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Operations in Fallujah’s souk provides clear picture for Marines

3 Oct 2006 | Cpl. Brian Reimers

Marines recently conducted search operations in Fallujah’s souk – the city’s marketplace – to confirm or deny anti-Iraqi forces were operating there.

Marines from 1st Battalion, 25th Marine Regiment, Regimental Combat Team 5 and Iraqi Army soldiers searched and cleared the souk district and found several weapons caches belonging to enemy forces.

The area has historically been a high friction point for the battalion. Firefights are common for coalition forces traveling through the district, where insurgents like to target them from surrounding buildings and escape into the complex street system.

“It’s basically like a New York strip,” said Lance Cpl. Angelo Vella, a machine gunner with C Company, from Lincoln Park, N.J.  “There is a lot of vehicle traffic and foot traffic in the area at any given time.”

Food stands, electronic stores, butcher posts, and many other small businesses are based in the souk district.

“It is basically the centerfold of the city, and at one point or another everyone travels there for business,” said 30-year-old Cpl. Marshall R. Collins, a fire team leader with C Company, from West Hartford, Conn.

Marines and Iraqi soldiers inserted into the area while many shops were still opening their doors for business. The streets were crowded with consumers and shop owners alike as coalition forces pushed into the district.

Hundreds of Marines and Iraqi soldiers set a cordon around the perimeter of the souk, protecting against insurgents who could potentially attack the Marines and soldiers operating inside. Tanks and amphibious assault vehicles motored down roads and set into place as the operation kicked off.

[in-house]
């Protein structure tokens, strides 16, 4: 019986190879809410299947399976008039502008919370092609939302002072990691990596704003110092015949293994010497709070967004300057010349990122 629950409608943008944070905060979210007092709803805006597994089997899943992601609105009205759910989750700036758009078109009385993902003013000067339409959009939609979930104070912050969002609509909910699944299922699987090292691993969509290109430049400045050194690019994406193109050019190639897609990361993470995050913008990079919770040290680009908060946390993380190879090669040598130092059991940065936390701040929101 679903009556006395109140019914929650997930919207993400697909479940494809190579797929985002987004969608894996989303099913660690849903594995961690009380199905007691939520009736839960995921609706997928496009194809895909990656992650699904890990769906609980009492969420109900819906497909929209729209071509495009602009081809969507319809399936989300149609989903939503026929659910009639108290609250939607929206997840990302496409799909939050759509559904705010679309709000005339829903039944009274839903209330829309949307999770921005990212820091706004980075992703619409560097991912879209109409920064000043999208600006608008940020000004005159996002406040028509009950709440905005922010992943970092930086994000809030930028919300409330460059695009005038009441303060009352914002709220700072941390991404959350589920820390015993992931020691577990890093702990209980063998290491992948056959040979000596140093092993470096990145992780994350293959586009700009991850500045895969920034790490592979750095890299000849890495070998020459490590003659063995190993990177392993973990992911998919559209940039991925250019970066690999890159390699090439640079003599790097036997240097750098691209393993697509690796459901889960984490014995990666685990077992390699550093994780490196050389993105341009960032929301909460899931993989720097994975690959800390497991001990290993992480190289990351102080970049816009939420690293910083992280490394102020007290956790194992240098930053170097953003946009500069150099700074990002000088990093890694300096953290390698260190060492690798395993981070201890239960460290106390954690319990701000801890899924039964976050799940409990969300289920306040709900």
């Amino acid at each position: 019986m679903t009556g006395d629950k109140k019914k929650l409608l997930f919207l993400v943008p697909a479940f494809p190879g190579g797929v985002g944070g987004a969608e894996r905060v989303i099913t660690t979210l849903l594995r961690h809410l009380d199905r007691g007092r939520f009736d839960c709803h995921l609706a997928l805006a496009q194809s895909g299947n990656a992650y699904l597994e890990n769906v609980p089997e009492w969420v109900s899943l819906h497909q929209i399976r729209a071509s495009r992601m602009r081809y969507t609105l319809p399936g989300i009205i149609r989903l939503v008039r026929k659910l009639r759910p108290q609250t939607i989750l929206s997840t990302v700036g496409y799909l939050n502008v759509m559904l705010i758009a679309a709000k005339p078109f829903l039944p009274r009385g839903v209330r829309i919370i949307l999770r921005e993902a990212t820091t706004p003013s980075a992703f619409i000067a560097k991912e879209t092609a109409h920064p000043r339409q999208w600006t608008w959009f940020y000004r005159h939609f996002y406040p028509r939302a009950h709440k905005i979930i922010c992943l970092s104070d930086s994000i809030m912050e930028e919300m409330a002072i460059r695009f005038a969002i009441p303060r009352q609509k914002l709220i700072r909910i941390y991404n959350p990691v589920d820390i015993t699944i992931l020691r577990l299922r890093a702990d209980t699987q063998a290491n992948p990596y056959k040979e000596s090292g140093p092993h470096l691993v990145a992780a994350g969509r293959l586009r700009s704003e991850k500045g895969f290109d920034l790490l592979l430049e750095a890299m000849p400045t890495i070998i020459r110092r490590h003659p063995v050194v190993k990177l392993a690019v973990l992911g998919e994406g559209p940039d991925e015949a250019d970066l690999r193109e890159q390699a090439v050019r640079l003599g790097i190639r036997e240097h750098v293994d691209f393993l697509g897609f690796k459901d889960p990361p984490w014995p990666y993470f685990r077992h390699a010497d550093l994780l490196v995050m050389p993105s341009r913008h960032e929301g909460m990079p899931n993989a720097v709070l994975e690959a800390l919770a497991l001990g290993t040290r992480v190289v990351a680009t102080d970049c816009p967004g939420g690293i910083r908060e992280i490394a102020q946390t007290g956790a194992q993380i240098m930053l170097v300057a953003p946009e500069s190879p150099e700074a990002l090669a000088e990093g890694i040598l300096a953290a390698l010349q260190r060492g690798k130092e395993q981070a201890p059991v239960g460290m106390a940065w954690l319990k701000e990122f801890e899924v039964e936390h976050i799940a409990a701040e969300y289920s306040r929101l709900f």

“Our focus was to search for anything leading, including propaganda, and then do a deeper search once we uncovered something,” said 23-year-old Vella.

Locks were cut on those shops whose owners were not present, and those who were present were asked for identification and questions about there business and the souk itself.

Enemy forces don’t leave their weapons out in the open or in obvious places in Fallujah. They hide them deep in unsuspecting spots. But that doesn’t stop the Marines and Iraqi Army soldiers here who uncovered five weapons caches, each incriminating enough to tie them to the insurgents’ hands.

The people laundering the caches and holding them in their shops weren’t around when the caches were discovered.

“We didn’t expect to find anything big, but we wanted them to understand that it is even difficult to hide small-weapons caches in the area,” said Lt. Col. Christopher A. Landro, battalion commander, from Kennesaw, Ga.

“Even though we may not have caught any insurgents, through our raid and the fact that we went into every building and house, we now have a much better picture of the area that can drive future operations,” added 46-year-old Landro.

In total the forces found seven AK-47 assault rifles, two rocket-propelled grenade launchers and six warheads, a submachine gun, two mines, more than 1,800 rounds of ammunition, 50 pounds of explosive materials, a missile warhead, night-vision goggles and other optics, ski masks and various improvised explosive device-making materials.

“Everything went exactly as planned,” Landro said.  “It was a complex event that had a lot of moving parts, and the cooperation and communication of the Iraqi Army was essential as we moved through the operation in a series of phases.”

“We once again demonstrated the abilities of the Iraqi Army to operate independently and side by side with the Marines, but completely under their own command and control apparatus,” he added.